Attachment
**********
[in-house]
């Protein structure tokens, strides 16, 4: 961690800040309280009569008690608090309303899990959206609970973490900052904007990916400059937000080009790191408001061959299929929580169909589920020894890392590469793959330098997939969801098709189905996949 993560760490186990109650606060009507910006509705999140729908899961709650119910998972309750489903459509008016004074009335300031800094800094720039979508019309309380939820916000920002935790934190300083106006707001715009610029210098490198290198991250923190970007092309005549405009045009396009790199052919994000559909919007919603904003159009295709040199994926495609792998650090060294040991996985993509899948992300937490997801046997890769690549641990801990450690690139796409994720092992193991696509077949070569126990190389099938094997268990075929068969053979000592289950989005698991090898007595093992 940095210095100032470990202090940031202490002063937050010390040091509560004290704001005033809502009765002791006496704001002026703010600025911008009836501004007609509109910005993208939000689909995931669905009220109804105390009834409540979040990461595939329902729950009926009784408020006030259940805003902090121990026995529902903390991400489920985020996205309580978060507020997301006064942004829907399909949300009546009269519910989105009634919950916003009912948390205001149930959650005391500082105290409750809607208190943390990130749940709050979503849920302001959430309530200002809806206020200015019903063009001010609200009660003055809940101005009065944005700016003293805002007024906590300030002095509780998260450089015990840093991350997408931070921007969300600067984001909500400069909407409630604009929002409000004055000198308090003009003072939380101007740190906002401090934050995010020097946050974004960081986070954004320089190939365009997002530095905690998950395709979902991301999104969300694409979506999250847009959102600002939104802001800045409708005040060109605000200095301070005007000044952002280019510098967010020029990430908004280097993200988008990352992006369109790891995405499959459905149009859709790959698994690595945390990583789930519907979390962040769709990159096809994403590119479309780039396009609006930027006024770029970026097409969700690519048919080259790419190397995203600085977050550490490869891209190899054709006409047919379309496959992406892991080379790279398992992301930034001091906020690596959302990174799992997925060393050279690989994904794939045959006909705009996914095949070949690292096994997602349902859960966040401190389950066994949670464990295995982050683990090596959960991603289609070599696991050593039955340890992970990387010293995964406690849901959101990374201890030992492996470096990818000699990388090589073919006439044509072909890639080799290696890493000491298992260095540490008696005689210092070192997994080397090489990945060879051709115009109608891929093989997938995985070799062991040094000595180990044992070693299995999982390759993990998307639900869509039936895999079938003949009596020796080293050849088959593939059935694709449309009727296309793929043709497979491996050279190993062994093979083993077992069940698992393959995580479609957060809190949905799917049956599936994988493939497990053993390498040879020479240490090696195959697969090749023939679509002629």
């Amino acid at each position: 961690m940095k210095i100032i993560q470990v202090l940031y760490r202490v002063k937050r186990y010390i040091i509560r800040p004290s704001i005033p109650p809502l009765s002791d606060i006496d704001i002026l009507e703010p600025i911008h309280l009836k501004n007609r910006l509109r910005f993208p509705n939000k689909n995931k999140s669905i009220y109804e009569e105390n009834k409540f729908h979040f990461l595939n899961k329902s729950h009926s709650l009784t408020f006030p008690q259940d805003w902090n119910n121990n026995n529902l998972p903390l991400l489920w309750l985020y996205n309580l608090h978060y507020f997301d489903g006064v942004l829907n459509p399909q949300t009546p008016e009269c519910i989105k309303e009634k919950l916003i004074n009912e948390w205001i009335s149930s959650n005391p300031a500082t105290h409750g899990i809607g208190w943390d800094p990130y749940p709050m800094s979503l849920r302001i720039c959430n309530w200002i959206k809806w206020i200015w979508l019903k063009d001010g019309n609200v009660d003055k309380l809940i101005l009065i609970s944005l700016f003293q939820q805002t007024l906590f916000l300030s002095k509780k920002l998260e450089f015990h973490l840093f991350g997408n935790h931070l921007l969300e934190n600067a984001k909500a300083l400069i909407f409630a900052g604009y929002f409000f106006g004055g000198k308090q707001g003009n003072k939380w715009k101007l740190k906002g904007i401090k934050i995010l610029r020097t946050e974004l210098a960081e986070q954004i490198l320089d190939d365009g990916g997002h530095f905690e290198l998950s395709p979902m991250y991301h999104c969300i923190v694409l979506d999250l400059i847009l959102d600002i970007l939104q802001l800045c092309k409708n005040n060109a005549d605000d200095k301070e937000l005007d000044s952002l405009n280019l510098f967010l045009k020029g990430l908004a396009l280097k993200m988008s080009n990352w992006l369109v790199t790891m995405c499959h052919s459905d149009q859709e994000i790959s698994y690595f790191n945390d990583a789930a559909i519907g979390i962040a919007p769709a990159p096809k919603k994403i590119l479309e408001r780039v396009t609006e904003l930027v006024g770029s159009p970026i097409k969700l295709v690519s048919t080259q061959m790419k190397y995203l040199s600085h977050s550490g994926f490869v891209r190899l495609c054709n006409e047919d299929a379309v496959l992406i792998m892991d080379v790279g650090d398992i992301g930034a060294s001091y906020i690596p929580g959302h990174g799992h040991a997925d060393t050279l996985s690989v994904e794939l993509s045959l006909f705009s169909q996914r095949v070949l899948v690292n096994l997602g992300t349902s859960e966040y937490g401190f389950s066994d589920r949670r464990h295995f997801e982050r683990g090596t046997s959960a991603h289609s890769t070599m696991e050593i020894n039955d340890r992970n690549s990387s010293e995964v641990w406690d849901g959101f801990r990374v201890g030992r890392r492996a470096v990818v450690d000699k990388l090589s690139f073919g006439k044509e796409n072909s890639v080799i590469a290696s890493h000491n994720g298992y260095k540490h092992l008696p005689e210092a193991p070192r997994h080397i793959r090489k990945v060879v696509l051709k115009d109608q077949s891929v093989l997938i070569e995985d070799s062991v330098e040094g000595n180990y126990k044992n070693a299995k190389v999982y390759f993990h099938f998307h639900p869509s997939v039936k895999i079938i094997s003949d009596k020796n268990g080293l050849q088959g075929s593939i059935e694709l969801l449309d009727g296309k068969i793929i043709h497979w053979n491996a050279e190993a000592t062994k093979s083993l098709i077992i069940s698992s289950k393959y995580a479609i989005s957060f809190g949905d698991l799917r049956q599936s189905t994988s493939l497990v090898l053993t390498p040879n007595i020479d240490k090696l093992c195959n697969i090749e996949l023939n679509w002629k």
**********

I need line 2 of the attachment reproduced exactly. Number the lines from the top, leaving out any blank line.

């Protein structure tokens, strides 16, 4: 961690800040309280009569008690608090309303899990959206609970973490900052904007990916400059937000080009790191408001061959299929929580169909589920020894890392590469793959330098997939969801098709189905996949 993560760490186990109650606060009507910006509705999140729908899961709650119910998972309750489903459509008016004074009335300031800094800094720039979508019309309380939820916000920002935790934190300083106006707001715009610029210098490198290198991250923190970007092309005549405009045009396009790199052919994000559909919007919603904003159009295709040199994926495609792998650090060294040991996985993509899948992300937490997801046997890769690549641990801990450690690139796409994720092992193991696509077949070569126990190389099938094997268990075929068969053979000592289950989005698991090898007595093992 940095210095100032470990202090940031202490002063937050010390040091509560004290704001005033809502009765002791006496704001002026703010600025911008009836501004007609509109910005993208939000689909995931669905009220109804105390009834409540979040990461595939329902729950009926009784408020006030259940805003902090121990026995529902903390991400489920985020996205309580978060507020997301006064942004829907399909949300009546009269519910989105009634919950916003009912948390205001149930959650005391500082105290409750809607208190943390990130749940709050979503849920302001959430309530200002809806206020200015019903063009001010609200009660003055809940101005009065944005700016003293805002007024906590300030002095509780998260450089015990840093991350997408931070921007969300600067984001909500400069909407409630604009929002409000004055000198308090003009003072939380101007740190906002401090934050995010020097946050974004960081986070954004320089190939365009997002530095905690998950395709979902991301999104969300694409979506999250847009959102600002939104802001800045409708005040060109605000200095301070005007000044952002280019510098967010020029990430908004280097993200988008990352992006369109790891995405499959459905149009859709790959698994690595945390990583789930519907979390962040769709990159096809994403590119479309780039396009609006930027006024770029970026097409969700690519048919080259790419190397995203600085977050550490490869891209190899054709006409047919379309496959992406892991080379790279398992992301930034001091906020690596959302990174799992997925060393050279690989994904794939045959006909705009996914095949070949690292096994997602349902859960966040401190389950066994949670464990295995982050683990090596959960991603289609070599696991050593039955340890992970990387010293995964406690849901959101990374201890030992492996470096990818000699990388090589073919006439044509072909890639080799290696890493000491298992260095540490008696005689210092070192997994080397090489990945060879051709115009109608891929093989997938995985070799062991040094000595180990044992070693299995999982390759993990998307639900869509039936895999079938003949009596020796080293050849088959593939059935694709449309009727296309793929043709497979491996050279190993062994093979083993077992069940698992393959995580479609957060809190949905799917049956599936994988493939497990053993390498040879020479240490090696195959697969090749023939679509002629």